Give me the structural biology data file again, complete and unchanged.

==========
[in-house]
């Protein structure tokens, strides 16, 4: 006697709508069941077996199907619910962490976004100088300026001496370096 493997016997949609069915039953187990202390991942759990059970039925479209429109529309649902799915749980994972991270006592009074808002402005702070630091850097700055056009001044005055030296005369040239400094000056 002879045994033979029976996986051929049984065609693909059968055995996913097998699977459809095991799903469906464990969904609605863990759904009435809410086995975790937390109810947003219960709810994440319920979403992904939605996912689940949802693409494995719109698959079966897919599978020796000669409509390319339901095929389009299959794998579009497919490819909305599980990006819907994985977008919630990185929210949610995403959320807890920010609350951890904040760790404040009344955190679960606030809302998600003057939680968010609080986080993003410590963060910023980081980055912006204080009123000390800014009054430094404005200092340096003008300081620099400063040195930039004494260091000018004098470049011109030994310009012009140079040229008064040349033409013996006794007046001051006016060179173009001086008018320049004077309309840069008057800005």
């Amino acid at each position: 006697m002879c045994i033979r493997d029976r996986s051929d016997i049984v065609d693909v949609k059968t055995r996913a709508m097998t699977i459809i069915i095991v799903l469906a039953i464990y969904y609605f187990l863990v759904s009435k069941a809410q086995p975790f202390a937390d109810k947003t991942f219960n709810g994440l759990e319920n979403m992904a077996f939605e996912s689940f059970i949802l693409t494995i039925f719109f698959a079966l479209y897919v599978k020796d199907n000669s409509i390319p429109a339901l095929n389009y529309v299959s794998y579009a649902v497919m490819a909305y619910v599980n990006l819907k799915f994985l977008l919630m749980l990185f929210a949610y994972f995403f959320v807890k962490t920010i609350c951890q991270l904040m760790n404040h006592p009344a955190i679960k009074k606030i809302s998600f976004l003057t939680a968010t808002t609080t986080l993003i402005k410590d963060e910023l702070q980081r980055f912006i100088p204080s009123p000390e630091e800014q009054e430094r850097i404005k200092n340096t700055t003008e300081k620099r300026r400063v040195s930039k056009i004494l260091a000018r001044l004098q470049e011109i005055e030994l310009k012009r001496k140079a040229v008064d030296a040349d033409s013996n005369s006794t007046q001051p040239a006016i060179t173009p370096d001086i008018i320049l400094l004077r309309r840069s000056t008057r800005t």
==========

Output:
[in-house]
């Protein structure tokens, strides 16, 4: 006697709508069941077996199907619910962490976004100088300026001496370096 493997016997949609069915039953187990202390991942759990059970039925479209429109529309649902799915749980994972991270006592009074808002402005702070630091850097700055056009001044005055030296005369040239400094000056 002879045994033979029976996986051929049984065609693909059968055995996913097998699977459809095991799903469906464990969904609605863990759904009435809410086995975790937390109810947003219960709810994440319920979403992904939605996912689940949802693409494995719109698959079966897919599978020796000669409509390319339901095929389009299959794998579009497919490819909305599980990006819907994985977008919630990185929210949610995403959320807890920010609350951890904040760790404040009344955190679960606030809302998600003057939680968010609080986080993003410590963060910023980081980055912006204080009123000390800014009054430094404005200092340096003008300081620099400063040195930039004494260091000018004098470049011109030994310009012009140079040229008064040349033409013996006794007046001051006016060179173009001086008018320049004077309309840069008057800005």
């Amino acid at each position: 006697m002879c045994i033979r493997d029976r996986s051929d016997i049984v065609d693909v949609k059968t055995r996913a709508m097998t699977i459809i069915i095991v799903l469906a039953i464990y969904y609605f187990l863990v759904s009435k069941a809410q086995p975790f202390a937390d109810k947003t991942f219960n709810g994440l759990e319920n979403m992904a077996f939605e996912s689940f059970i949802l693409t494995i039925f719109f698959a079966l479209y897919v599978k020796d199907n000669s409509i390319p429109a339901l095929n389009y529309v299959s794998y579009a649902v497919m490819a909305y619910v599980n990006l819907k799915f994985l977008l919630m749980l990185f929210a949610y994972f995403f959320v807890k962490t920010i609350c951890q991270l904040m760790n404040h006592p009344a955190i679960k009074k606030i809302s998600f976004l003057t939680a968010t808002t609080t986080l993003i402005k410590d963060e910023l702070q980081r980055f912006i100088p204080s009123p000390e630091e800014q009054e430094r850097i404005k200092n340096t700055t003008e300081k620099r300026r400063v040195s930039k056009i004494l260091a000018r001044l004098q470049e011109i005055e030994l310009k012009r001496k140079a040229v008064d030296a040349d033409s013996n005369s006794t007046q001051p040239a006016i060179t173009p370096d001086i008018i320049l400094l004077r309309r840069s000056t008057r800005t």